The COVID-19 crisis has created considerable confusion among doctors who are caring for patients virtually as to where they stand on liability for the quality of that care. The CARES Act limits liability for volunteers providing COVID-19 treatment, and some states have extended this to non-volunteer practitioners. Whether such laws apply to non-acute care outside a hospital, though, is uncertain and it is therefore prudent for physicians doing office telemedicine to assume that even if they do provide COVID-19 triage or follow-up that they will not be immunized.

This brings the matter to the general rule that standards of liability in telemedicine are the same as those that apply to in-person care. A telemedicine practitioner must use their clinical judgment to know when that modality is adequate and when it is exceeded.

This goes back to the legal analysis for evaluating all claimed medical negligence: was the action or inaction by the doctor reasonable under the circumstances? To the extent that telemedicine is used for routine check-ups and medication management, it is going to be low risk for liability, and even triage for emergency care does not carry more risk than evaluation through an audio phone conversation, while on-call would and is actually safer because of its video element. However, the scope of use of telemedicine is also where avoidance of malpractice intersects with following medical ethics. In some cases, the Standard of Care for the applicability of telemedicine is under the control of the payor. In most situations, it is the practitioner who will have to make the decision. In this regard, some threshold points should be considered:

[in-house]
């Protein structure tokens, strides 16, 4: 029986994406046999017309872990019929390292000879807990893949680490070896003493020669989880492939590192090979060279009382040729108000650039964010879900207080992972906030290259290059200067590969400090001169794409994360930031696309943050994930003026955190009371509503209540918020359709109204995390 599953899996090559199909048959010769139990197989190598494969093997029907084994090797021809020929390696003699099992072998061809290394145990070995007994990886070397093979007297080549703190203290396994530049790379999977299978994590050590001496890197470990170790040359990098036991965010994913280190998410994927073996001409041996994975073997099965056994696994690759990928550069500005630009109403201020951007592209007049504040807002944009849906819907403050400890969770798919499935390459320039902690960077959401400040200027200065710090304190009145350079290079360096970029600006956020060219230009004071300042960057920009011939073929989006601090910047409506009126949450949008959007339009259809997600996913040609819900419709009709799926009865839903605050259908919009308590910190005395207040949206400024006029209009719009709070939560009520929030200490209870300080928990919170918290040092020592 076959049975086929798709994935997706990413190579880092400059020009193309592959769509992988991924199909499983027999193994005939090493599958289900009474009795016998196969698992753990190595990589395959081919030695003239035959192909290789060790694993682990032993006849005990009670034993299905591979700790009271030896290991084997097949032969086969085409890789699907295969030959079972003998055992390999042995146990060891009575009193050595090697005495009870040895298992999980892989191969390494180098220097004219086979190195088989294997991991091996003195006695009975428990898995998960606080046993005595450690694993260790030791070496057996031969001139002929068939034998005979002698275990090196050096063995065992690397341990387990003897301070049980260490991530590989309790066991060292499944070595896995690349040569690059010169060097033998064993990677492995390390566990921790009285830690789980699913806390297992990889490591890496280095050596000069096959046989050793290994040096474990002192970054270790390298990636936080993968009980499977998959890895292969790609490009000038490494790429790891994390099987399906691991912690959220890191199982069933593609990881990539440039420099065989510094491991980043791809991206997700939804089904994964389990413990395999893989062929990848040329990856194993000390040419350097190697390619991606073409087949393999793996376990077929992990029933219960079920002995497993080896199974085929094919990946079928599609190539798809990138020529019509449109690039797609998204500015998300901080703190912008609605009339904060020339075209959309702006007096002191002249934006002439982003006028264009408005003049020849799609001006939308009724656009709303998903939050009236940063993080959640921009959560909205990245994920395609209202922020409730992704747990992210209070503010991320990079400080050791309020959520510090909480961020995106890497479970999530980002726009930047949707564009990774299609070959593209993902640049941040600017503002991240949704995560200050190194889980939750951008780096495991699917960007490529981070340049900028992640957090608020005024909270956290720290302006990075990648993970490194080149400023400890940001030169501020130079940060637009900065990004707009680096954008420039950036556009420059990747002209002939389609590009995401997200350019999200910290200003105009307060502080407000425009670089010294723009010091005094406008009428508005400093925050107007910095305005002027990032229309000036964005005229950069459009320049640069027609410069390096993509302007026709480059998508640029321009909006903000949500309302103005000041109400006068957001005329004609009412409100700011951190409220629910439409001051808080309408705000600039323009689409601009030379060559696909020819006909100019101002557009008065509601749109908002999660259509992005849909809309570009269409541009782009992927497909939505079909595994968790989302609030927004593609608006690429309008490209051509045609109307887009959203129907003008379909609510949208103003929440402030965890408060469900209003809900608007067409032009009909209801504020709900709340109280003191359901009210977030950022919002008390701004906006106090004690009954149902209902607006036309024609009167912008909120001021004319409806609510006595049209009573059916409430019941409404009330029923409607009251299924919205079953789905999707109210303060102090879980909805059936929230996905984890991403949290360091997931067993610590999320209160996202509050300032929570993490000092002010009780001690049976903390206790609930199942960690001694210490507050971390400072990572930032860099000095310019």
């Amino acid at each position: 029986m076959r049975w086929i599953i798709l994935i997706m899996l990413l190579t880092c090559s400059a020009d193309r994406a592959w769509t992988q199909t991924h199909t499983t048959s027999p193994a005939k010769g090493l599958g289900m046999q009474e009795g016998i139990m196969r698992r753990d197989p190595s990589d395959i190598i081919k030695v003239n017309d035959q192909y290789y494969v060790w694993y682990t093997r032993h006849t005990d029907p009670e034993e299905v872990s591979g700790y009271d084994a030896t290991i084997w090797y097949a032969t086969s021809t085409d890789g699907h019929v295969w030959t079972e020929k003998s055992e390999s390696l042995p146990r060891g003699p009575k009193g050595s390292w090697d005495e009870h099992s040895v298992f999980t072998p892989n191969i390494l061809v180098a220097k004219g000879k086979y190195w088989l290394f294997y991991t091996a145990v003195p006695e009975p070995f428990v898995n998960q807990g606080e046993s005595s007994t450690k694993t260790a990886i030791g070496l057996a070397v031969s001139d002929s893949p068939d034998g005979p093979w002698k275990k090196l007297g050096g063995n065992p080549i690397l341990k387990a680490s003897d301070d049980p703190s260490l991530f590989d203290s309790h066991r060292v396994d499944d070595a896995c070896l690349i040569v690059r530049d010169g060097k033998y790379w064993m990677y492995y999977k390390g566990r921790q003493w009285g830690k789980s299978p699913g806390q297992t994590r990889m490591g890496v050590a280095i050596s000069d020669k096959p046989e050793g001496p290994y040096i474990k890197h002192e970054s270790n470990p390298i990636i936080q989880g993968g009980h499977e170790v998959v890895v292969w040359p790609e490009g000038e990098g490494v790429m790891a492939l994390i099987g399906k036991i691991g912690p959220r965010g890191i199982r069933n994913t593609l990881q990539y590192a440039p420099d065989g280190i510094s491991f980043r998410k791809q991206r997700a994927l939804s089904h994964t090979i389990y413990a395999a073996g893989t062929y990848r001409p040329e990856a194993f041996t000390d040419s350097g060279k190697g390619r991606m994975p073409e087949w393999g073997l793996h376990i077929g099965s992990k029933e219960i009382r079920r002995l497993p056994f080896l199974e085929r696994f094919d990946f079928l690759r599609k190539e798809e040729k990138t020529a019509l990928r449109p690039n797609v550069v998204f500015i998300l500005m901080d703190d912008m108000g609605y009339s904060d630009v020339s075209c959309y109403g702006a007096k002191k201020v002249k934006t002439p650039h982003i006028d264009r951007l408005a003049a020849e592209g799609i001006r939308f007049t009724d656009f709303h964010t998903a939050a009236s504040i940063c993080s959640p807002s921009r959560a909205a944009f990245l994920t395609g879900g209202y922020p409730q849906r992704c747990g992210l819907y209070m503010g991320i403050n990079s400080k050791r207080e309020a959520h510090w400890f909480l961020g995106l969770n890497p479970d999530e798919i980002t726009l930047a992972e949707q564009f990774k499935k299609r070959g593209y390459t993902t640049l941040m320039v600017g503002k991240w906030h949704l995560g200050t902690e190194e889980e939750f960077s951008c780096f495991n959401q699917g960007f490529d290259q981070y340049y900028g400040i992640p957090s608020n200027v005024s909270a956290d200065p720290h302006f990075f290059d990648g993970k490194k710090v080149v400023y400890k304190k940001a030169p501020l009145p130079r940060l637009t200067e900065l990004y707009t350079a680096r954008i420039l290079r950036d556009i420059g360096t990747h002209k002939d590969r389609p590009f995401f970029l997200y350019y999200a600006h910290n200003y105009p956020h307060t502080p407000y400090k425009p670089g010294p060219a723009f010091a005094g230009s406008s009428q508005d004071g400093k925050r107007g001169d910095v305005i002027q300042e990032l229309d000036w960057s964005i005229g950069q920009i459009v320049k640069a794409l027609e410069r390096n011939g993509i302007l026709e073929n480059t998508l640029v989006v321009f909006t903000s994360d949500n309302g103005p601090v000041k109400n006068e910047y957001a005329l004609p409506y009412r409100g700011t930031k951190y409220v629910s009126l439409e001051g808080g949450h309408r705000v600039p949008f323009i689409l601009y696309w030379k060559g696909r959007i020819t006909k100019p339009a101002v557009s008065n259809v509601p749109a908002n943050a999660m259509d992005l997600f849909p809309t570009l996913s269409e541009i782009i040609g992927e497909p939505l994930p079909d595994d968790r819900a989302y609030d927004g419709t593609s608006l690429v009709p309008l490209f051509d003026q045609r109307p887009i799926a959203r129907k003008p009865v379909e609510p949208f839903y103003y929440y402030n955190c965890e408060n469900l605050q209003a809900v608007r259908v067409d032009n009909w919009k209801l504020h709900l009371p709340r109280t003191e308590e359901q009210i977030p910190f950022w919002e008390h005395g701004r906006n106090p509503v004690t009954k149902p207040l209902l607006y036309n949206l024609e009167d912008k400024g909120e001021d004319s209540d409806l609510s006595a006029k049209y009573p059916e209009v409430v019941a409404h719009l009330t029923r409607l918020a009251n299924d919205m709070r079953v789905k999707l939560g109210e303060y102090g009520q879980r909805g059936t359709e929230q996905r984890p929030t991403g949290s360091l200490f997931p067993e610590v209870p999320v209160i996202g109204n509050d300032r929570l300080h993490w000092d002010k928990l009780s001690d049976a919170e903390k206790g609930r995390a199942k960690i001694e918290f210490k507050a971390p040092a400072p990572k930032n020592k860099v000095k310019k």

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  • How are the visual and audio quality of the system that you are using?
  • If you will be receiving outside data, is your system optimized for that in terms of data capacity and speed?
  • What clinical data can be collected?

You will be carefully documenting the personal and technical information exchanged with the patient during a telehealth visit, and it must be as sufficient to support a diagnosis or treatment as it would be in an in-person visit. Bear in mind that disclaimers about telemedicine’s limitations or mentioning such during an informed consenting discussion before starting a telehealth visit do not act as malpractice liability shields. Remember that a relaxing of regulations during the pandemic is not a relaxing of standards of medical care.

If you nevertheless become involved in a malpractice case as a result of telemedicine, it can be based on any cause of action that can be brought based on standard in-person care. The physician performing the telemedicine is liable for their own negligence and an employer will have vicarious liability under the respondeat superior doctrine, as well as potential direct liability for negligent failure to supervise if their employee practitioner is alleged to have been negligent. Make sure that you have clear policies in place and that everyone who may be encountering a patient remotely is trained in proper procedures.

This article was written by Dr. Medlaw, a physician and medical malpractice attorney.